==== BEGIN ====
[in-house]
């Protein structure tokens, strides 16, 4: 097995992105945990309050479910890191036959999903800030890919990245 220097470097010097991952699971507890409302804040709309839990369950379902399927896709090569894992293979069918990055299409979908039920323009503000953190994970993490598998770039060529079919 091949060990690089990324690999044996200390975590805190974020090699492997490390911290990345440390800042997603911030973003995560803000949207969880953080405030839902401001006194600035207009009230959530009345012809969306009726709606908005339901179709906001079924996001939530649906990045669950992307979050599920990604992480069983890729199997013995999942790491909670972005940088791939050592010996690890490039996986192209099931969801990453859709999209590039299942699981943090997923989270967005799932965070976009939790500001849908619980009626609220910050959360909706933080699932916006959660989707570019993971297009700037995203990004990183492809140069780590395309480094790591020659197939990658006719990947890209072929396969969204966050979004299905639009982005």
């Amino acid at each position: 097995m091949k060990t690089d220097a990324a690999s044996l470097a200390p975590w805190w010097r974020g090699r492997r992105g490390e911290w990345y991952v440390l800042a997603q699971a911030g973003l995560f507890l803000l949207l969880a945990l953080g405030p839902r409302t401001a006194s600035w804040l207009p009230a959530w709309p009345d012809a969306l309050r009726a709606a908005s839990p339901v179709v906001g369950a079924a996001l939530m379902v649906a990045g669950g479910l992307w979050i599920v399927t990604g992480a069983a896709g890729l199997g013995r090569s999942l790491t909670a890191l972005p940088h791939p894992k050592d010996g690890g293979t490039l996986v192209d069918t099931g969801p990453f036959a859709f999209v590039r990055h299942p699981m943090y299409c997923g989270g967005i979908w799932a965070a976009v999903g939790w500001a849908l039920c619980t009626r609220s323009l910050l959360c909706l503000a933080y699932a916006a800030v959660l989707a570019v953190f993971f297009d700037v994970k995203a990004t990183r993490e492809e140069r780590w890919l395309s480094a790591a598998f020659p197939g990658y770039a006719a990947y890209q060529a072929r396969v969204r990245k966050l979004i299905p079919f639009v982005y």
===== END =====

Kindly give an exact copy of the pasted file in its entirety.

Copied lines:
[in-house]
């Protein structure tokens, strides 16, 4: 097995992105945990309050479910890191036959999903800030890919990245 220097470097010097991952699971507890409302804040709309839990369950379902399927896709090569894992293979069918990055299409979908039920323009503000953190994970993490598998770039060529079919 091949060990690089990324690999044996200390975590805190974020090699492997490390911290990345440390800042997603911030973003995560803000949207969880953080405030839902401001006194600035207009009230959530009345012809969306009726709606908005339901179709906001079924996001939530649906990045669950992307979050599920990604992480069983890729199997013995999942790491909670972005940088791939050592010996690890490039996986192209099931969801990453859709999209590039299942699981943090997923989270967005799932965070976009939790500001849908619980009626609220910050959360909706933080699932916006959660989707570019993971297009700037995203990004990183492809140069780590395309480094790591020659197939990658006719990947890209072929396969969204966050979004299905639009982005």
């Amino acid at each position: 097995m091949k060990t690089d220097a990324a690999s044996l470097a200390p975590w805190w010097r974020g090699r492997r992105g490390e911290w990345y991952v440390l800042a997603q699971a911030g973003l995560f507890l803000l949207l969880a945990l953080g405030p839902r409302t401001a006194s600035w804040l207009p009230a959530w709309p009345d012809a969306l309050r009726a709606a908005s839990p339901v179709v906001g369950a079924a996001l939530m379902v649906a990045g669950g479910l992307w979050i599920v399927t990604g992480a069983a896709g890729l199997g013995r090569s999942l790491t909670a890191l972005p940088h791939p894992k050592d010996g690890g293979t490039l996986v192209d069918t099931g969801p990453f036959a859709f999209v590039r990055h299942p699981m943090y299409c997923g989270g967005i979908w799932a965070a976009v999903g939790w500001a849908l039920c619980t009626r609220s323009l910050l959360c909706l503000a933080y699932a916006a800030v959660l989707a570019v953190f993971f297009d700037v994970k995203a990004t990183r993490e492809e140069r780590w890919l395309s480094a790591a598998f020659p197939g990658y770039a006719a990947y890209q060529a072929r396969v969204r990245k966050l979004i299905p079919f639009v982005y």